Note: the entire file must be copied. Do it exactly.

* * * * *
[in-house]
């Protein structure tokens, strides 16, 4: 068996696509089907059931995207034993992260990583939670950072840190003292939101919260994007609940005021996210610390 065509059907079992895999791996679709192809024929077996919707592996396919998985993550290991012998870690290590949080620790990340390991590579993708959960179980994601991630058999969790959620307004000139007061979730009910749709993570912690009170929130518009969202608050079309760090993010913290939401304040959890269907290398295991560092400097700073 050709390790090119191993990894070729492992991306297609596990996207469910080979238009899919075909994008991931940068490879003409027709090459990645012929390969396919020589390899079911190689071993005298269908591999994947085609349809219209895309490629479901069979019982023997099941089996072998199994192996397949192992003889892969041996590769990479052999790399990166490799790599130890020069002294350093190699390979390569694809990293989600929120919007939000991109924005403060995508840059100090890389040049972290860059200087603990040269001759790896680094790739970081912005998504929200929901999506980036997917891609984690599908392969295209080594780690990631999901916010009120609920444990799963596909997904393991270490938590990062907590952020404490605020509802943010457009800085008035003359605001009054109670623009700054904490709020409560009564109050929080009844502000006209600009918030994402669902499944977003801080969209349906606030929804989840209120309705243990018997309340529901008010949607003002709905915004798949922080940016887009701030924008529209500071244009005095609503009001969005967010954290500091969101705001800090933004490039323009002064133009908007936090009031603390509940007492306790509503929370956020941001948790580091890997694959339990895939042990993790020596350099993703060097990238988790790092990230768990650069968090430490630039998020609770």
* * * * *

[in-house]
């Protein structure tokens, strides 16, 4: 068996696509089907059931995207034993992260990583939670950072840190003292939101919260994007609940005021996210610390 065509059907079992895999791996679709192809024929077996919707592996396919998985993550290991012998870690290590949080620790990340390991590579993708959960179980994601991630058999969790959620307004000139007061979730009910749709993570912690009170929130518009969202608050079309760090993010913290939401304040959890269907290398295991560092400097700073 050709390790090119191993990894070729492992991306297609596990996207469910080979238009899919075909994008991931940068490879003409027709090459990645012929390969396919020589390899079911190689071993005298269908591999994947085609349809219209895309490629479901069979019982023997099941089996072998199994192996397949192992003889892969041996590769990479052999790399990166490799790599130890020069002294350093190699390979390569694809990293989600929120919007939000991109924005403060995508840059100090890389040049972290860059200087603990040269001759790896680094790739970081912005998504929200929901999506980036997917891609984690599908392969295209080594780690990631999901916010009120609920444990799963596909997904393991270490938590990062907590952020404490605020509802943010457009800085008035003359605001009054109670623009700054904490709020409560009564109050929080009844502000006209600009918030994402669902499944977003801080969209349906606030929804989840209120309705243990018997309340529901008010949607003002709905915004798949922080940016887009701030924008529209500071244009005095609503009001969005967010954290500091969101705001800090933004490039323009002064133009908007936090009031603390509940007492306790509503929370956020941001948790580091890997694959339990895939042990993790020596350099993703060097990238988790790092990230768990650069968090430490630039998020609770």